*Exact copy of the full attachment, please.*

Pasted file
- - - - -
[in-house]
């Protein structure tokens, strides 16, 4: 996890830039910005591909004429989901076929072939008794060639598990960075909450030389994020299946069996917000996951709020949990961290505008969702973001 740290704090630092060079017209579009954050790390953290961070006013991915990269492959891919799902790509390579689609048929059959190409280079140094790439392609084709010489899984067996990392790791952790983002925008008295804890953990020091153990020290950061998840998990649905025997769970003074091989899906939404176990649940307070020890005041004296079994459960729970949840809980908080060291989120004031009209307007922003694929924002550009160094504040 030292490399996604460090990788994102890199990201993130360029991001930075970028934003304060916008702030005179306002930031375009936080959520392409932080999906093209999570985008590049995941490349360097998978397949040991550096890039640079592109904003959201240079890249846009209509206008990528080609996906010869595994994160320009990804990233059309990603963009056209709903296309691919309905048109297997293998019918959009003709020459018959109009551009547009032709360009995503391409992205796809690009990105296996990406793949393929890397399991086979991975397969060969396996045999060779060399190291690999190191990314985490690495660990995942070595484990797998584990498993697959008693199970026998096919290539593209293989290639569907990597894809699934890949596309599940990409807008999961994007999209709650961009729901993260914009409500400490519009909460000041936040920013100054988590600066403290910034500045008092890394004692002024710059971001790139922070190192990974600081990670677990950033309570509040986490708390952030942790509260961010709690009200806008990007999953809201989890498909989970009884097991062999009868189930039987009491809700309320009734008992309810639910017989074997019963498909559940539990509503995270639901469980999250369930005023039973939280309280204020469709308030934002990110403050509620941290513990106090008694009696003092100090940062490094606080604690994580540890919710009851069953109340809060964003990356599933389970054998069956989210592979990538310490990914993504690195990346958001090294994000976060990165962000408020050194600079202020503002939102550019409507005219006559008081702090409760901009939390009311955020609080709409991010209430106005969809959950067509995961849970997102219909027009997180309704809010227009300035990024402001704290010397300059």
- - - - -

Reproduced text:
[in-house]
């Protein structure tokens, strides 16, 4: 996890830039910005591909004429989901076929072939008794060639598990960075909450030389994020299946069996917000996951709020949990961290505008969702973001 740290704090630092060079017209579009954050790390953290961070006013991915990269492959891919799902790509390579689609048929059959190409280079140094790439392609084709010489899984067996990392790791952790983002925008008295804890953990020091153990020290950061998840998990649905025997769970003074091989899906939404176990649940307070020890005041004296079994459960729970949840809980908080060291989120004031009209307007922003694929924002550009160094504040 030292490399996604460090990788994102890199990201993130360029991001930075970028934003304060916008702030005179306002930031375009936080959520392409932080999906093209999570985008590049995941490349360097998978397949040991550096890039640079592109904003959201240079890249846009209509206008990528080609996906010869595994994160320009990804990233059309990603963009056209709903296309691919309905048109297997293998019918959009003709020459018959109009551009547009032709360009995503391409992205796809690009990105296996990406793949393929890397399991086979991975397969060969396996045999060779060399190291690999190191990314985490690495660990995942070595484990797998584990498993697959008693199970026998096919290539593209293989290639569907990597894809699934890949596309599940990409807008999961994007999209709650961009729901993260914009409500400490519009909460000041936040920013100054988590600066403290910034500045008092890394004692002024710059971001790139922070190192990974600081990670677990950033309570509040986490708390952030942790509260961010709690009200806008990007999953809201989890498909989970009884097991062999009868189930039987009491809700309320009734008992309810639910017989074997019963498909559940539990509503995270639901469980999250369930005023039973939280309280204020469709308030934002990110403050509620941290513990106090008694009696003092100090940062490094606080604690994580540890919710009851069953109340809060964003990356599933389970054998069956989210592979990538310490990914993504690195990346958001090294994000976060990165962000408020050194600079202020503002939102550019409507005219006559008081702090409760901009939390009311955020609080709409991010209430106005969809959950067509995961849970997102219909027009997180309704809010227009300035990024402001704290010397300059």